Croquet is one of the oldest lawn games around. Sure it’s fun, but there are those heavy mallets and even heavier balls — an accident waiting to happen with young children. Here’s a version that makes croquet more kid friendly and more fun.
Garden or tent stakes (preferably something with a flat top)
Glow sticks are perfect for brightening up a rainy day or creating some late night fun. If the weather is dreary, head to the basement or a dark interior room for some glow fun. Or, if you’re taking advantage of a beautiful summer night, you can enjoy these activities outside.
You’ll just need a variety of glow sticks, necklaces and a few more supplies depending on which activities you want to do.
Before you get started:
Check the yard or play space for any tripping hazards.
Hand out flashlights, or put an extra flashlight near a safe place for children to take a break.
A summer nature notebook is a fun way to notice the changes and special events of summertime.
Throughout the summer, the days grow longer and then shorter again. Temperatures rise and fall. We have days of rain and days of sunshine. Plants grow and bloom. Encourage your child to notice changes, in the light, the stars, in plants and animals and the weather. Have him or her make note of these observations in the journal.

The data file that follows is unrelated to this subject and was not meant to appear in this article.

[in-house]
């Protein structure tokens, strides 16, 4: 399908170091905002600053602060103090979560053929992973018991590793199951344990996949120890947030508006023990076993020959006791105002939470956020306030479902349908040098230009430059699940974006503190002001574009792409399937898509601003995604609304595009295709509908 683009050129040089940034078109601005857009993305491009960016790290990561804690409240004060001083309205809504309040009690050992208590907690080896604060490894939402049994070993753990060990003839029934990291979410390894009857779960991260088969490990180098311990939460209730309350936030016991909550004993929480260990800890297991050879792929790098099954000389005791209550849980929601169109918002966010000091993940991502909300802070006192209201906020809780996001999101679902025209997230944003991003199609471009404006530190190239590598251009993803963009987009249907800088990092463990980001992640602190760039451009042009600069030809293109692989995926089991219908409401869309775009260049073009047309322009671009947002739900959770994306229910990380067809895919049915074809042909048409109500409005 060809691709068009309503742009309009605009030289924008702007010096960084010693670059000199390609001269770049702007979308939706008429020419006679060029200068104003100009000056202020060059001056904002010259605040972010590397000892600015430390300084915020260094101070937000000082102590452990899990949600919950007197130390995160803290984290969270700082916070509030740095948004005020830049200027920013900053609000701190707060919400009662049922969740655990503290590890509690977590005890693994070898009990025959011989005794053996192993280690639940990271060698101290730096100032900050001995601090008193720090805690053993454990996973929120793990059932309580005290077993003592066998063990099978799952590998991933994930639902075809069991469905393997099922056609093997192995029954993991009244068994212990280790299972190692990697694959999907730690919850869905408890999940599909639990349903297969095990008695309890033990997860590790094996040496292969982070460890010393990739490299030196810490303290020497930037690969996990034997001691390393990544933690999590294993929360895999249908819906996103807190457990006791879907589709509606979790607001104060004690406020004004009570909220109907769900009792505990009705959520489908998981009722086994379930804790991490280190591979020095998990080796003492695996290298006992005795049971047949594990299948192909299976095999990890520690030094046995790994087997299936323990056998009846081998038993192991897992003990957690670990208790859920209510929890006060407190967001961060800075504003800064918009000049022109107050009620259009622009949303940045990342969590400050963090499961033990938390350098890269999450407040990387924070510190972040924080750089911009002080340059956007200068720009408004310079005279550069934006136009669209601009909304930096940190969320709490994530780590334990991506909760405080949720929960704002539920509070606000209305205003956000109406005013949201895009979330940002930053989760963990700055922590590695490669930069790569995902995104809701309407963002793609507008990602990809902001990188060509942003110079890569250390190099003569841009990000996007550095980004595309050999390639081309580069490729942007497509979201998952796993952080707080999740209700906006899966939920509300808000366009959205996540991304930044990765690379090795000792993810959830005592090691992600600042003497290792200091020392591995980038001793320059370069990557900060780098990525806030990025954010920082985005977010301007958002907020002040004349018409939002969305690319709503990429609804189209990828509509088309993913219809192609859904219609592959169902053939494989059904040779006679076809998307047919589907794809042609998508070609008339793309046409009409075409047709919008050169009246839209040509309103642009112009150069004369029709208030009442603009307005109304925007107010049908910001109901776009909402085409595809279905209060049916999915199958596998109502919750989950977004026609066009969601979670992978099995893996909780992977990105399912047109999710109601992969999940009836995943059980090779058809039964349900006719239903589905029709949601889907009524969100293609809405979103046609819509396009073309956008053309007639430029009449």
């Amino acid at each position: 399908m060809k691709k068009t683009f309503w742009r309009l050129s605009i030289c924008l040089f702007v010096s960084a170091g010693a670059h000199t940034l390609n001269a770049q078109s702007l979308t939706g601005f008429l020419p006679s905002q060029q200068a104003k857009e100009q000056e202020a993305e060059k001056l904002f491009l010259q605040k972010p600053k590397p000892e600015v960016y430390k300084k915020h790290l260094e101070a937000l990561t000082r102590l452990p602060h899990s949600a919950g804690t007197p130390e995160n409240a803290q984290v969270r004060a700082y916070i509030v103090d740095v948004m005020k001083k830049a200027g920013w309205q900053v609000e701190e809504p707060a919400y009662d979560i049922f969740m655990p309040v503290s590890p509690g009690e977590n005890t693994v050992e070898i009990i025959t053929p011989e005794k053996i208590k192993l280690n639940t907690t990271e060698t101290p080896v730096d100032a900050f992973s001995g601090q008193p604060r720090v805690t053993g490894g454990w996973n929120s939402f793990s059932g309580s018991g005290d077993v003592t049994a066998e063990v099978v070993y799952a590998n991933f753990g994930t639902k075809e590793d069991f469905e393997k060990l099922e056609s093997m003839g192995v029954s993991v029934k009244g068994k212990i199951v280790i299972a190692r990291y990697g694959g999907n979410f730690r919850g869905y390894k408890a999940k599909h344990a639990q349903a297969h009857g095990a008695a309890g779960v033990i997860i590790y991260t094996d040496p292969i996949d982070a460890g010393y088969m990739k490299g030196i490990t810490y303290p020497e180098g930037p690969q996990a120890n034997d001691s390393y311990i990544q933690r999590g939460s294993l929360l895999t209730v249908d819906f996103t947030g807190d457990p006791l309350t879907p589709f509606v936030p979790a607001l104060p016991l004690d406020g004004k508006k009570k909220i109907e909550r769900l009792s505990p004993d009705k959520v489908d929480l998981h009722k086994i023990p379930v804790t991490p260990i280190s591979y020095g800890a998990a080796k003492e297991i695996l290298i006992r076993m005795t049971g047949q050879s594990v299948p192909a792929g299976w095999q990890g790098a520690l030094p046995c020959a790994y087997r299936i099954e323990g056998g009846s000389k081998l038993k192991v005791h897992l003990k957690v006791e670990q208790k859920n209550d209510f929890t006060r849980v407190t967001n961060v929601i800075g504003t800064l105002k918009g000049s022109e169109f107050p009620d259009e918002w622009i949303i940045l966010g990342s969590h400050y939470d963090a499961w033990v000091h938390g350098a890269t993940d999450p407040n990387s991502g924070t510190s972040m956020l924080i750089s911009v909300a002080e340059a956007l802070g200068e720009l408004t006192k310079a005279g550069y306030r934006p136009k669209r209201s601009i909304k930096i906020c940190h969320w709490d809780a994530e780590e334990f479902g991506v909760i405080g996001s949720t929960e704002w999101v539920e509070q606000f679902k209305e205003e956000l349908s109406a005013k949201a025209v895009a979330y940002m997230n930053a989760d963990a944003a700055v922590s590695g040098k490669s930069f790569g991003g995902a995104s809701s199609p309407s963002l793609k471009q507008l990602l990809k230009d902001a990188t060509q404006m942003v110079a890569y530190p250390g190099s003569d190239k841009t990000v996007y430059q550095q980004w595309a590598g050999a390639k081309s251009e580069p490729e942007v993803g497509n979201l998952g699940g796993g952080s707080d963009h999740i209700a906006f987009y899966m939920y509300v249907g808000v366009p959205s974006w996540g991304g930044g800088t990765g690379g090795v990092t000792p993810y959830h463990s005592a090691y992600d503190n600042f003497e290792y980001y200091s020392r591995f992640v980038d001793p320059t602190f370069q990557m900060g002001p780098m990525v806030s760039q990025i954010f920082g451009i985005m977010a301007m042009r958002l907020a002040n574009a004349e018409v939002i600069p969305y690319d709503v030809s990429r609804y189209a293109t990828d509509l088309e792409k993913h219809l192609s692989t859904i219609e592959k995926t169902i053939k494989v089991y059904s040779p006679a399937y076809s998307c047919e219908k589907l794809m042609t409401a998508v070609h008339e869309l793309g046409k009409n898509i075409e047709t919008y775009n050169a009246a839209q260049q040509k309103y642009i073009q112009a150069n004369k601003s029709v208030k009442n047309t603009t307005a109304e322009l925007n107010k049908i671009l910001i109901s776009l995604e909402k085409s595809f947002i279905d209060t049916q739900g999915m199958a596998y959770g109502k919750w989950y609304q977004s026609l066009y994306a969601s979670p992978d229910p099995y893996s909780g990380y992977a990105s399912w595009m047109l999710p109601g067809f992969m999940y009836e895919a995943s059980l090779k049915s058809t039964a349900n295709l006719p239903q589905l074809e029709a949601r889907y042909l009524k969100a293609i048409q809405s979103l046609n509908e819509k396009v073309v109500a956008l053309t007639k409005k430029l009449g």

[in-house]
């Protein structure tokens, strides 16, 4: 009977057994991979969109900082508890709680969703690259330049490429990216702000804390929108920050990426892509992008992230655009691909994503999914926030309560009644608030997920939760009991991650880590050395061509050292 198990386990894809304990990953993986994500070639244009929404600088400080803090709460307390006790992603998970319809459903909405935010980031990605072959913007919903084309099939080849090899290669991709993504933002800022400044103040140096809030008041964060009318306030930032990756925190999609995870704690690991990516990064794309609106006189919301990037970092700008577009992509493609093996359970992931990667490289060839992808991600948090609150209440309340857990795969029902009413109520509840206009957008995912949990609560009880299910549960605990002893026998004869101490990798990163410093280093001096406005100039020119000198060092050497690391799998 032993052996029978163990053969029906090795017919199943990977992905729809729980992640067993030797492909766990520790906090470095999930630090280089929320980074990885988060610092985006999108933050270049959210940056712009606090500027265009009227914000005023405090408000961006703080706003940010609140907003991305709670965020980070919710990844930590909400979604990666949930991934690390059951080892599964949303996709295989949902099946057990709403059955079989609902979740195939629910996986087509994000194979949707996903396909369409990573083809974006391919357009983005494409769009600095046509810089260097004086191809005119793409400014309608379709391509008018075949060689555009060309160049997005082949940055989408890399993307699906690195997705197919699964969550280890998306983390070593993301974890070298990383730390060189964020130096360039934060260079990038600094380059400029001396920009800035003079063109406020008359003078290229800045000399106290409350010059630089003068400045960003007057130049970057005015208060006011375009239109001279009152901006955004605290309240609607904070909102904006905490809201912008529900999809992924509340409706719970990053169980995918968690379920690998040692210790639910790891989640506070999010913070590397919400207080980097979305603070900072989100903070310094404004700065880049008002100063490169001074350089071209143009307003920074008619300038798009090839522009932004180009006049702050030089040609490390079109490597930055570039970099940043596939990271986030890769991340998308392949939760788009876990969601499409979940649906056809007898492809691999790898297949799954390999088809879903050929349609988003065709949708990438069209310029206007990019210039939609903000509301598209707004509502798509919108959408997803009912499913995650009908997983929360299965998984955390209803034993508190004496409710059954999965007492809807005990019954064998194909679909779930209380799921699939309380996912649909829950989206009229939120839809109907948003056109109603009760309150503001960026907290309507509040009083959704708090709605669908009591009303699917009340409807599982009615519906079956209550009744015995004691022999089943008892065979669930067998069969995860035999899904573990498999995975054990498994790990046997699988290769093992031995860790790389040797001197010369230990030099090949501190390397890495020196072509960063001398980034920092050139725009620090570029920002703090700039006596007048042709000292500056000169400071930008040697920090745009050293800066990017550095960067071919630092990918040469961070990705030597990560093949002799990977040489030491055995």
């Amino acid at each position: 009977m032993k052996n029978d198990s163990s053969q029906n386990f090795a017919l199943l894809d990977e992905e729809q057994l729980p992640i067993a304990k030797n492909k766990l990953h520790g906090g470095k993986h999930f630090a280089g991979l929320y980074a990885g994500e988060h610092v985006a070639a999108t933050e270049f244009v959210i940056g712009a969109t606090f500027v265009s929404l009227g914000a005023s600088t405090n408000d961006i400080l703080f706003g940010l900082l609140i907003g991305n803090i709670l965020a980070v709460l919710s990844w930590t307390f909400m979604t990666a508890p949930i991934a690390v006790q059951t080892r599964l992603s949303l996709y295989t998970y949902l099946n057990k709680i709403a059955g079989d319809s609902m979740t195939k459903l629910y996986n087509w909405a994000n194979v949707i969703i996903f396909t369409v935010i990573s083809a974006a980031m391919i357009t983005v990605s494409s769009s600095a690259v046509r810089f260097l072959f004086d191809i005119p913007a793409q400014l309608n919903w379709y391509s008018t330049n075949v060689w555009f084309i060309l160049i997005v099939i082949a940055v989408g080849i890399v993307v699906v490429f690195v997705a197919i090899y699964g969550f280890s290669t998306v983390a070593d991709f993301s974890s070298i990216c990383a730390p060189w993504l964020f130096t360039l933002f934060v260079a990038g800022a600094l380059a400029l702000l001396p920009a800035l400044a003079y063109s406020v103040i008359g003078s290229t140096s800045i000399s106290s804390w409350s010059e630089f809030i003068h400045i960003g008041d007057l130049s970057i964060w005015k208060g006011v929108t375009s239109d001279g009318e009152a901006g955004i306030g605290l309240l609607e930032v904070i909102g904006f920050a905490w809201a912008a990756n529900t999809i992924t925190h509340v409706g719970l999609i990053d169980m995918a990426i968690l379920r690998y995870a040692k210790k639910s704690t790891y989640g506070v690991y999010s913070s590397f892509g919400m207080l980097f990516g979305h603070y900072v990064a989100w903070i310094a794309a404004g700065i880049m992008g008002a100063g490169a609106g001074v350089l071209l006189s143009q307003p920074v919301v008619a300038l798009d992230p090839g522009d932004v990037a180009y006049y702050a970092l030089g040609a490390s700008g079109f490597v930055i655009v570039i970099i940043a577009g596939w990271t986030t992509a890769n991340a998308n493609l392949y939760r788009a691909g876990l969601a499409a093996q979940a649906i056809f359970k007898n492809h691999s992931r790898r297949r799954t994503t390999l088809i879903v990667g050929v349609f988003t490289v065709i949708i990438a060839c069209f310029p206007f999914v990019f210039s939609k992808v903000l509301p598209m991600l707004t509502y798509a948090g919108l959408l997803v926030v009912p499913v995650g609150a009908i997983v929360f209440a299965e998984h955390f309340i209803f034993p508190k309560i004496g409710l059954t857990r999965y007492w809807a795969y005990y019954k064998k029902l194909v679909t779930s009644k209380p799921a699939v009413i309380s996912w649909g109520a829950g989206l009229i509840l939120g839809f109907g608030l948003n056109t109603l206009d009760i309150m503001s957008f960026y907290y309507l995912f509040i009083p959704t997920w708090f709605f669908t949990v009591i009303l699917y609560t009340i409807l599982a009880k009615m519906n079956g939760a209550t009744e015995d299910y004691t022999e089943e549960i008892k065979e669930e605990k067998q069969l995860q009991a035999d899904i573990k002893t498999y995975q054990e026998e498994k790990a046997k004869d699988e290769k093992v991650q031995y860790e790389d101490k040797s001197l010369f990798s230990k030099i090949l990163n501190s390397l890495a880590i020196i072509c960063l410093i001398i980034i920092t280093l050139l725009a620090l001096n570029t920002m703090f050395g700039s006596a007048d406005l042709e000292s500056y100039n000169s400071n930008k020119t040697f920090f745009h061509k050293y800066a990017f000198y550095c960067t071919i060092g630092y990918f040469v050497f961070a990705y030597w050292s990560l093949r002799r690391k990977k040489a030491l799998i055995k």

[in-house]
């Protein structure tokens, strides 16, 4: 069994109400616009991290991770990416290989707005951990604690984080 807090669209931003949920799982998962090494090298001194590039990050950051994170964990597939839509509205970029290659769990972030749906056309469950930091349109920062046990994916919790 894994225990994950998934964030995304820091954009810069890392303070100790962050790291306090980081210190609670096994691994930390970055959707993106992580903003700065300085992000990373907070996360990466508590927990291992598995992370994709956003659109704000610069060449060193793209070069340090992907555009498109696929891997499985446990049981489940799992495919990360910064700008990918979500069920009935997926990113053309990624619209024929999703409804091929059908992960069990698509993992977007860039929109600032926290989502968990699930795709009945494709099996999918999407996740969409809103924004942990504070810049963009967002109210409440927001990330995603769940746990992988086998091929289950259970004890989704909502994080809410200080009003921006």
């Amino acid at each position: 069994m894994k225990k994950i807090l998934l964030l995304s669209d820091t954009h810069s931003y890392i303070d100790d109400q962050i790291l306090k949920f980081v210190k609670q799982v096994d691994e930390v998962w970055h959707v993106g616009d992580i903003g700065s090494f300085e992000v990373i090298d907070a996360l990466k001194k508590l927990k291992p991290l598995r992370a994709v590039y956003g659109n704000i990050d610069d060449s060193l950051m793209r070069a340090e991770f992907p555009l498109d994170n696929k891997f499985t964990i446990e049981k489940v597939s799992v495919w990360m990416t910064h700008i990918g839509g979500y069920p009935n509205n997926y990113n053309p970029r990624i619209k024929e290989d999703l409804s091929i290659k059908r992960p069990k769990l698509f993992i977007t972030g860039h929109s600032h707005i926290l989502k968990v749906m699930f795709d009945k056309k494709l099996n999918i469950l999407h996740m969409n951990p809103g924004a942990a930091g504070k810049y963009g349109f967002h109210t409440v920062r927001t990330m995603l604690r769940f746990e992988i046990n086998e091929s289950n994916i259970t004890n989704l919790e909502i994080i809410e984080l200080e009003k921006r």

Collecting a few leaves or flowers (with permission, of course) will also tell the story of summer and give you material for beautiful summer cards.
A small notebook
Plain paper to press plants. Think about how many pages you want to have in your notebook, you can add more later. Stack the paper up and use a three-hole punch to make a row of holes the left side of the pages.
Heavy paper or card stock, for summer cards. Cardstock should be cut in half, and folded later to make small cards.
Pencils, watercolors, colored pencils, or pens
A small collection of plants that you have permission to collect
Large heavy books to press your plants or a flower press
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